Mental Illness and the Government
- March 9, 2016
- Category: External Affairs & Policy Government Policy
In a powerful article published in the Irish Independent on March 8th, Prof Patricia Casey reflects on the promises made by the last government to improve Mental Health Services in Ireland and how far short they have fallen on these promises.
In 2011, when Enda Kenny took office, I wrote in this column: “There are often eureka moments for viewers and for me, that moment came when Enda Kenny said, ‘I feel the priority should be the 300,000 people who suffer from mental illness and the 75,000 people who attempt self-harm and those who have the tragedy of suicide visit their families.’
“Never before had a party leader so decisively expressed his commitment to improving the lot of the mentally ill and never had a Taoiseach in waiting shown such concern for this neglected group in our society. He has now gone on to incorporate this commitment into the Programme for Government. This is an enormous step forward for those of us working in these services and, more importantly, for the thousands using them. It is to be hugely welcomed.”
Regrettably, for those with mental health problems, Enda broke his promise and not only did nothing for those with mental illness, but arguably worsened their situation. He has overseen the reduction in recruitment of doctors and nurses into psychiatry that sees no chance of being stemmed. The Minister for Health announced in early 2013 that moneys for suicide prevention were being cut also as part of a Department of Health savings package; this has not been reversed. Government funding of up to €35m, ring-fenced for the recruitment of almost 500 personnel to the mental health services in 2013, is not now available due to the overspend by the HSE in other areas. Money earmarked for psychiatry, already struggling due to decades of underfunding, has been siphoned off to cover shortfalls in other areas.
The posts affected by this include social workers, psychologists, occupational therapists and a range of other specialist posts recommended by the Health Department’s own blueprint for modern psychiatric services entitled A Vision for Change. The multidisciplinary team made up of these professionals is the cornerstone of a holistic service for those with mental health problems. Yet, a complete team is the exception rather than the rule. And if a member of the team is on sick or maternity leave, a case must be made for a replacement. Most are left vacant during these periods of absence.
Financial skulduggery such as this, affecting an already under-resourced speciality, must be reversed by the incoming government. This should be done by increasing the amount of money spent on the mental health services from 6pc of the health budget to 12pc to match that in many other countries such as Britain, Australia and New Zealand.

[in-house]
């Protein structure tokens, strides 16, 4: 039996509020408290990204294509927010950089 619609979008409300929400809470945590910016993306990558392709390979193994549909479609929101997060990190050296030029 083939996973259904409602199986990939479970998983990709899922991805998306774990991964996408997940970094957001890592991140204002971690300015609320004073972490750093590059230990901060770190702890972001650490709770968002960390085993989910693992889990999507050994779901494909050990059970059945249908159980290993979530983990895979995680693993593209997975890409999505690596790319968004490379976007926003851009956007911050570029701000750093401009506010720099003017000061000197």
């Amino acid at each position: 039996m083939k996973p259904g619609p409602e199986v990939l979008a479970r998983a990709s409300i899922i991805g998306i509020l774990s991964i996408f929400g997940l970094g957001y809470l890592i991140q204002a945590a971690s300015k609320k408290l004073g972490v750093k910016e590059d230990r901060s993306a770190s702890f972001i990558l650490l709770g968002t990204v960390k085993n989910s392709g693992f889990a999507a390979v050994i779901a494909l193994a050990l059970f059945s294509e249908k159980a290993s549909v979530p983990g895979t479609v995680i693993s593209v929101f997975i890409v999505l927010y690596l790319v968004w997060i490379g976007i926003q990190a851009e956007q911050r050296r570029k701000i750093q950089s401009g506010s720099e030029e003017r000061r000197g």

Nurses are haemorrhaging out of Ireland to the UK and Australia, where salaries and conditions are much better. The national recruitment agency is receiving very few applicants, so hospitals are turning to recruitment agencies offer incentives to newly qualified nurses to return, but at huge costs so as to cover flights, relocation costs and so forth. Many are incentivised to remain abroad since further education is funded the employers/trusts in Britain. Consequently, several hundred nursing posts in psychiatry are now vacant.
For doctors, the number entering psychiatric training posts has been capped at just over 300 in training at any one time. In the past, there were about 600 training posts and this number of non-consultant doctors in psychiatry is still required nationally to provide the day-to-day emergency and out-patient services alongside their consultant colleagues.
The shortfall between the number of training posts and the total number required is filled by locums which includes people wishing to gain experience before becoming GPs, or unsure of their future career plans, or simply wanting a job. About 50pc of medical graduates leave Ireland each year and this further hurts recruitment into psychiatric posts. As a result, many doctors at the coalface have no psychiatric experience and some are locums, being paid at an hourly rate that far exceeds the standard rate of pay, and transiently passing through psychiatry. These vacancies have created problems with maintaining the routine services and the night-time emergency on-call service. The quality of care offered to our patients varies enormously as a consequence.
There was about 390 HSE consultant psychiatrists in post in 2013 and the College of Psychiatrists of Ireland recommends increasing that number to 800. The total number of consultants and junior doctors working in psychiatry is the lowest per head of population in Europe. The troubles with the mental health service should be addressed urgently by the incoming administration. The need to solve this crisis is serious, otherwise, the daily struggle of some of our most vulnerable will end in tragedy. Words and aspirations are no longer enough.
This article was originally published in the Irish Independent on March 8th 2016